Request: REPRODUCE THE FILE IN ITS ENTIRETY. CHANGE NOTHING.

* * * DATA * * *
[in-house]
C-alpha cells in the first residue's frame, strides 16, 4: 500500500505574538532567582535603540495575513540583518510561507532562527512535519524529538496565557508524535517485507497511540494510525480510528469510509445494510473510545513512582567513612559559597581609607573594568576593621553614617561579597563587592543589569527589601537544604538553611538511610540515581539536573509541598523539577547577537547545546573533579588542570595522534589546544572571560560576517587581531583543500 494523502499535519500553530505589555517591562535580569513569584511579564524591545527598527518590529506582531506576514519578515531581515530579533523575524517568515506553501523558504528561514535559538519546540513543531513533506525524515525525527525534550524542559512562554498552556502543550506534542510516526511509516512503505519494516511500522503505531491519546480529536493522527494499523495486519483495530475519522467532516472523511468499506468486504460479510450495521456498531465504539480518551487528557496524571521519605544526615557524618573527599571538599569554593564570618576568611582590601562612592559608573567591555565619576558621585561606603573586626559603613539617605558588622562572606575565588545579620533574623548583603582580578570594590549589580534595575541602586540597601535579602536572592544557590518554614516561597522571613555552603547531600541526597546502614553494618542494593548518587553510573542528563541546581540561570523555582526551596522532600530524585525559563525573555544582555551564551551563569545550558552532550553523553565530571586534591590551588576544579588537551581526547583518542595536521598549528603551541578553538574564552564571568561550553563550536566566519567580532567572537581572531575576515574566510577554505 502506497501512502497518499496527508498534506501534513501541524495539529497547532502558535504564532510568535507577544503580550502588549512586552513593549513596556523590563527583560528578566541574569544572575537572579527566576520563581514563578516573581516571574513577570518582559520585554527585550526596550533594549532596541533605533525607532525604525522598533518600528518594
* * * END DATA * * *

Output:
[in-house]
C-alpha cells in the first residue's frame, strides 16, 4: 500500500505574538532567582535603540495575513540583518510561507532562527512535519524529538496565557508524535517485507497511540494510525480510528469510509445494510473510545513512582567513612559559597581609607573594568576593621553614617561579597563587592543589569527589601537544604538553611538511610540515581539536573509541598523539577547577537547545546573533579588542570595522534589546544572571560560576517587581531583543500 494523502499535519500553530505589555517591562535580569513569584511579564524591545527598527518590529506582531506576514519578515531581515530579533523575524517568515506553501523558504528561514535559538519546540513543531513533506525524515525525527525534550524542559512562554498552556502543550506534542510516526511509516512503505519494516511500522503505531491519546480529536493522527494499523495486519483495530475519522467532516472523511468499506468486504460479510450495521456498531465504539480518551487528557496524571521519605544526615557524618573527599571538599569554593564570618576568611582590601562612592559608573567591555565619576558621585561606603573586626559603613539617605558588622562572606575565588545579620533574623548583603582580578570594590549589580534595575541602586540597601535579602536572592544557590518554614516561597522571613555552603547531600541526597546502614553494618542494593548518587553510573542528563541546581540561570523555582526551596522532600530524585525559563525573555544582555551564551551563569545550558552532550553523553565530571586534591590551588576544579588537551581526547583518542595536521598549528603551541578553538574564552564571568561550553563550536566566519567580532567572537581572531575576515574566510577554505 502506497501512502497518499496527508498534506501534513501541524495539529497547532502558535504564532510568535507577544503580550502588549512586552513593549513596556523590563527583560528578566541574569544572575537572579527566576520563581514563578516573581516571574513577570518582559520585554527585550526596550533594549532596541533605533525607532525604525522598533518600528518594